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Property surge defies Beijing's cooling efforts

HONG KONG: So much for cooling the market. China Vanke, the China's largest listed property developer, said it pulled in a record 11.9 billion yuan (RM5.45 billion) in sales last month.

Sales in Shenzhen soared by 84%, in Guangzhou they were up 56%, and there were steep rises in Shanghai (31%) and Beijijing (23%).

Two Hong Kong-listed China developers said combined sales for August were close to 10 billion yuan.

The renewed boom has prompted fears that Beijing may be lining up new austerity measures.

The rising sales belie fears that the world's second-biggest economy is slowing due to tighter lending to the real estate sector. Ironically, earlier cooling measures may have had the unintended effect of boosting sales by making homes more affordable.

"This may trigger the introduction of stricter enforcement of existing measures," said Lee Wee-liat, regional property research head at Samsung Securities. "If prices continue to grow, the government may introduce a property tax in one or two cities or even tighten credit conditions for developers as a way to reduce the asset bubble."

Surging prices - which threatened to put property out of the reach of the growing middle class - forced the central government to introduce a series of cooling measures in April.

Home values in the biggest cities soared last year, with prices in Shenzhen surging 95%, Beijing rising 88%, Shanghai 43% and Guangzhou 41%.

The government responded by increasing the minimum down payment required on investment homes and raising lending rates loans. It also banned mortgages on purchases of a third property and imposed residency requirements on buyers.

The austerity measures initially had a big impact, with property sales falling as much as 60% in major cities. However, transactions picked up in July before getting a full head of steam in August.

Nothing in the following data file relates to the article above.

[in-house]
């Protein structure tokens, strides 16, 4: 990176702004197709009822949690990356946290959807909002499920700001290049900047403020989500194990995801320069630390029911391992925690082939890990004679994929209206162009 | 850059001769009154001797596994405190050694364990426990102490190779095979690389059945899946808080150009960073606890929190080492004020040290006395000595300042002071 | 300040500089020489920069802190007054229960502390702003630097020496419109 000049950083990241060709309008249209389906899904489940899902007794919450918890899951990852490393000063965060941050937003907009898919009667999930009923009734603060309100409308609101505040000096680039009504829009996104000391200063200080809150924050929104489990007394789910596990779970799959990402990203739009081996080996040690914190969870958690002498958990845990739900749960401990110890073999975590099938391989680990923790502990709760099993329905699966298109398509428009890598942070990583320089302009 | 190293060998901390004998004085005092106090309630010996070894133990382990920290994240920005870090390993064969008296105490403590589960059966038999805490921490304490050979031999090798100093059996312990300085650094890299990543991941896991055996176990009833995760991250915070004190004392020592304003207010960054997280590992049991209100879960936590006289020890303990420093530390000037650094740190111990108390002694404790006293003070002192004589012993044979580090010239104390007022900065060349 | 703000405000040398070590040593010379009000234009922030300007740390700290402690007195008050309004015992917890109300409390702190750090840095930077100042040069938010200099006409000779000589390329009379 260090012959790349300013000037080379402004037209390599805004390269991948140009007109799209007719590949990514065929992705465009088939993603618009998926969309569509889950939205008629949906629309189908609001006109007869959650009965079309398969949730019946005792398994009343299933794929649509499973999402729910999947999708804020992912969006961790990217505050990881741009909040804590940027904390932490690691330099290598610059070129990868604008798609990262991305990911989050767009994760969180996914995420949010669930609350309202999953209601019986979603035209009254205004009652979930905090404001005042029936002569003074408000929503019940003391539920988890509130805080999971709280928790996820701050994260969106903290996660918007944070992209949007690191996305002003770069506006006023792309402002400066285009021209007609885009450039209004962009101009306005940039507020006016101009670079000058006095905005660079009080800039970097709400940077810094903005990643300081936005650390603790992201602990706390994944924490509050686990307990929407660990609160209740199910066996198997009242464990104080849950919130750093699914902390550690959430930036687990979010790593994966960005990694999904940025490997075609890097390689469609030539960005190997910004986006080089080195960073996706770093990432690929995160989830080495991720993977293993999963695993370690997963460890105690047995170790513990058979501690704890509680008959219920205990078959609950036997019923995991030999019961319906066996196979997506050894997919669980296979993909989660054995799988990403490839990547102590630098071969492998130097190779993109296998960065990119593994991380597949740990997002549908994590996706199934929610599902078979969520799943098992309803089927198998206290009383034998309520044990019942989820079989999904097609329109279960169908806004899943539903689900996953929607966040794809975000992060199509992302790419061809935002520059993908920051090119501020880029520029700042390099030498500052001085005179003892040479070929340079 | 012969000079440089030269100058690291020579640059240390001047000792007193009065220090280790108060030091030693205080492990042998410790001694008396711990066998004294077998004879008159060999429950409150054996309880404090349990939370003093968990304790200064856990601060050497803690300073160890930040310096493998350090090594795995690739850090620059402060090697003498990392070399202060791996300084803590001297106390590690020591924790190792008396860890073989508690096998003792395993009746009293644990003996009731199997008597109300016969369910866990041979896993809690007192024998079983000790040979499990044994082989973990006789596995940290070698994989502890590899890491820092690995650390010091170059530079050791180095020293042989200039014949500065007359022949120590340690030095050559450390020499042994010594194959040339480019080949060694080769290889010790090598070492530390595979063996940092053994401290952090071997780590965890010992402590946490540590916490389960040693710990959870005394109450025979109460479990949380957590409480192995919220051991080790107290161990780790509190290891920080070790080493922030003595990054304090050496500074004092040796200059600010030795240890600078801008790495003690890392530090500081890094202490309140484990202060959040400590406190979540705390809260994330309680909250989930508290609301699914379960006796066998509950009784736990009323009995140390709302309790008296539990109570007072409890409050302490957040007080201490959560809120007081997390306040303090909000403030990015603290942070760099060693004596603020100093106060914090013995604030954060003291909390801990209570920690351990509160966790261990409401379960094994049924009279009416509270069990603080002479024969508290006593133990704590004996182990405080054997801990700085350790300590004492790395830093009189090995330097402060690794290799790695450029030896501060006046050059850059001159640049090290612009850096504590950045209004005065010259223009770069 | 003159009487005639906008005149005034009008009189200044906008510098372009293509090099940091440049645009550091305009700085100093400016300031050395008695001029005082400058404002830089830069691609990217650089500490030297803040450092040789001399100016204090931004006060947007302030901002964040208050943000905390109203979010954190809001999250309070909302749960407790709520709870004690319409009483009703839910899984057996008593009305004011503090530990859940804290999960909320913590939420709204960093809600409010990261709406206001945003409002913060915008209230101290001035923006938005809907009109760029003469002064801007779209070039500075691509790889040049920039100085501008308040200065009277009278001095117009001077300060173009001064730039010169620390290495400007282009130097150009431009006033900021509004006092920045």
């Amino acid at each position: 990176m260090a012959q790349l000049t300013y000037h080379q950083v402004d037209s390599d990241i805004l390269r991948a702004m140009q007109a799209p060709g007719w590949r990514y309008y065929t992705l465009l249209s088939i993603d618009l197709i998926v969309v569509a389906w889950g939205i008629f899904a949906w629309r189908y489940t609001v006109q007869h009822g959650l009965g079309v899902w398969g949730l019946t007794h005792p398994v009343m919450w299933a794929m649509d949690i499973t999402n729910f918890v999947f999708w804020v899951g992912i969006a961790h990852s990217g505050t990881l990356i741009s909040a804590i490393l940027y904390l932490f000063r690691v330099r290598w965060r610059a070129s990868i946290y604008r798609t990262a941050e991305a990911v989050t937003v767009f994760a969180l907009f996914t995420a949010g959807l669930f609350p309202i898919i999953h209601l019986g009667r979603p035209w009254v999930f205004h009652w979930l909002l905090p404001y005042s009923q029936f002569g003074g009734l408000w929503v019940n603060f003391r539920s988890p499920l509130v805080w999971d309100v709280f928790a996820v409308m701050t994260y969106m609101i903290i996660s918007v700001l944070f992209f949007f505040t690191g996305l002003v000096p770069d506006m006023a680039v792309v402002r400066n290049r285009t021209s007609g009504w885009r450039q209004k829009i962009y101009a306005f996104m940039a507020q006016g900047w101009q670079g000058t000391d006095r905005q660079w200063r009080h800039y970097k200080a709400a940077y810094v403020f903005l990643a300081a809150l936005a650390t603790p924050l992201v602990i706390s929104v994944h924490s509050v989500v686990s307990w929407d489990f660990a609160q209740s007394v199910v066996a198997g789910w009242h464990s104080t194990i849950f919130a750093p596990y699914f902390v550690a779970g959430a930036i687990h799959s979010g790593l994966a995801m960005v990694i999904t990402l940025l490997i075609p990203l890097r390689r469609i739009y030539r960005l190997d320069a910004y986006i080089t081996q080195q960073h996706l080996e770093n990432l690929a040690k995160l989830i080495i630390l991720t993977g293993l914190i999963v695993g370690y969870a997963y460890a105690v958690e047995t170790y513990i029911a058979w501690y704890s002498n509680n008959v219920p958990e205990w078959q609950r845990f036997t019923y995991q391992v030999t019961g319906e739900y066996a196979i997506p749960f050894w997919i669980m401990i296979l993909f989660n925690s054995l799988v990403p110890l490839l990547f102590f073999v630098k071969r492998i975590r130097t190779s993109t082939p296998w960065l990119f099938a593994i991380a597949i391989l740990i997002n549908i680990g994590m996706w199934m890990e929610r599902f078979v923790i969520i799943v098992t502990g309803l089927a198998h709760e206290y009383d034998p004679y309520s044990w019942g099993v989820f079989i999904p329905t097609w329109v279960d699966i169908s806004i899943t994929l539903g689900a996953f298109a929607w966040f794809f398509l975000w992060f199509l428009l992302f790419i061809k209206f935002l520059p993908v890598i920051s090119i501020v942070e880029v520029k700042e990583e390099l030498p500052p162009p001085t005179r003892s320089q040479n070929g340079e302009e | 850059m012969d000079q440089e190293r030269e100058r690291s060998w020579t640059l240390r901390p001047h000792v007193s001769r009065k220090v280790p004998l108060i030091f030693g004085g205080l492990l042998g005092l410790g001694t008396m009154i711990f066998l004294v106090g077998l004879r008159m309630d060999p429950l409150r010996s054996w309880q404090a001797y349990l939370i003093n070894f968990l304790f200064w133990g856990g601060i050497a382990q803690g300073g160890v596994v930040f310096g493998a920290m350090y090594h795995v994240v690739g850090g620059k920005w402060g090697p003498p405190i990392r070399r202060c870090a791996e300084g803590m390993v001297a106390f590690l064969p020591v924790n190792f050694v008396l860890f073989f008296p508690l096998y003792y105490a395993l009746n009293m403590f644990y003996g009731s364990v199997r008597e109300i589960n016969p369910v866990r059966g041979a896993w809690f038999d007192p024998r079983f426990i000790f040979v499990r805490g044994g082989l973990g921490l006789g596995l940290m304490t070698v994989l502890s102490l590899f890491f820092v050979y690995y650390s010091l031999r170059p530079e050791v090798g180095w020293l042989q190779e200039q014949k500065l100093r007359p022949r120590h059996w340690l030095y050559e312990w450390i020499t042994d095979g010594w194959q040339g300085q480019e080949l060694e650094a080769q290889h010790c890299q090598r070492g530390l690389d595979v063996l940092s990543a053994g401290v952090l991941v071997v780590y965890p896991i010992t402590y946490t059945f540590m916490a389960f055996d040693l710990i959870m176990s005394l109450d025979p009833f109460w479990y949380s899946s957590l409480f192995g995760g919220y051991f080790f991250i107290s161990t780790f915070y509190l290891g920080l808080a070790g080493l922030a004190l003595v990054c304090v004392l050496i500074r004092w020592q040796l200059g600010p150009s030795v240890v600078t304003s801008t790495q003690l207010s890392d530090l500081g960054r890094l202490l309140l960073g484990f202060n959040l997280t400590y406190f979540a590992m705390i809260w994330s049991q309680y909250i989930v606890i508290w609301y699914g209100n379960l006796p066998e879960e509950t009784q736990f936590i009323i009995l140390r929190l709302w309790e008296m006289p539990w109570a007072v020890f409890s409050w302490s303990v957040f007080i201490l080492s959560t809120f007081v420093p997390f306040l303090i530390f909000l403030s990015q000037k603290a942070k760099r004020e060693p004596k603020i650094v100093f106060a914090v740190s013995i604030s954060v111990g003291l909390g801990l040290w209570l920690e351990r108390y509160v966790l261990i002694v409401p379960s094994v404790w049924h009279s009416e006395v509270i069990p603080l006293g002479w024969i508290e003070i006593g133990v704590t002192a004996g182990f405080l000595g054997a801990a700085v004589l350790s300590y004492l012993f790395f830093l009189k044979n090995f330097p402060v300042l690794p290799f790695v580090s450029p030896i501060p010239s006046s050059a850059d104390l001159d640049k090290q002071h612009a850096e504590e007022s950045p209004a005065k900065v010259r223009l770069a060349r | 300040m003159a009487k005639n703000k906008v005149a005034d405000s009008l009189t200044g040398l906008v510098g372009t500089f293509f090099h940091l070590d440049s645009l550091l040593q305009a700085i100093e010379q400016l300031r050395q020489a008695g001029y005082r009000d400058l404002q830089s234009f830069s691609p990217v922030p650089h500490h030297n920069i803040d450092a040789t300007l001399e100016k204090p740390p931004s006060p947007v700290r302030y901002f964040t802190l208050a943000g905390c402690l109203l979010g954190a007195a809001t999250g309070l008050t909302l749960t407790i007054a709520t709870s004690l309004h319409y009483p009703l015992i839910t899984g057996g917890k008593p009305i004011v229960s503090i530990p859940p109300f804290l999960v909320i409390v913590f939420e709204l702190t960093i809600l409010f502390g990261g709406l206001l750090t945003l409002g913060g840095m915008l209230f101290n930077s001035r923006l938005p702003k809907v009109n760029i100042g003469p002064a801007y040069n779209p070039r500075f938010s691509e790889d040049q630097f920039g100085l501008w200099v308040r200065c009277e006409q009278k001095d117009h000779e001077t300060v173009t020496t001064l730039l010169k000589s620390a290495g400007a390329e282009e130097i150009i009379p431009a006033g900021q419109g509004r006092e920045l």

China Overseas Land and Investment announced property sales rose 38.7% year on year to HK$5 billion (RM2 billion) last month, while Evergrande Real Estate achieved 4.44 billion yuan property sales revenue, up 51.9% from a year earlier. Samsung's Lee attributed the rebound to the release of pent-up demand, the diminishing effect of the policy tightening and developers being more flexible on prices.

"Some of the demand was held back temporarily as buyers waited" to see if prices would drop further, he said. But given renewed demand some developers, such as China Vanke and Evergrande, had started to raise prices and scrap discounts.

Meggie Qin, head of research in Beijing for Jones Lang LaSalle, said some banks in smaller cities were still providing mortgages for buyers of second and third homes.

Property stocks slid yesterday on concern new curbs may be on the way. China Vanke fell 2.39% to 8.57 yuan; Poly Real Estate Group dropped 2.8% to 11.8 yuan.

Sales continued to surge in the first week of this month - which is traditionally a peak time - with 21 out of 35 medium-to-large cities reporting more deals, Lee said. Alan Chiang, head of residential for China at DTZ, said the market was driven by excess liquidity with capital diverted into real estate to hedge against inflation.

Prices in Hong Kong also show no sign of falling despite cooling measures last month. Last Friday a 420 sq ft flat on the Lei Cheng UK Estate in Shum Shui Po sold for HK$1.98 million, or HK$4,700 per sq ft, a record for a public housing flat.
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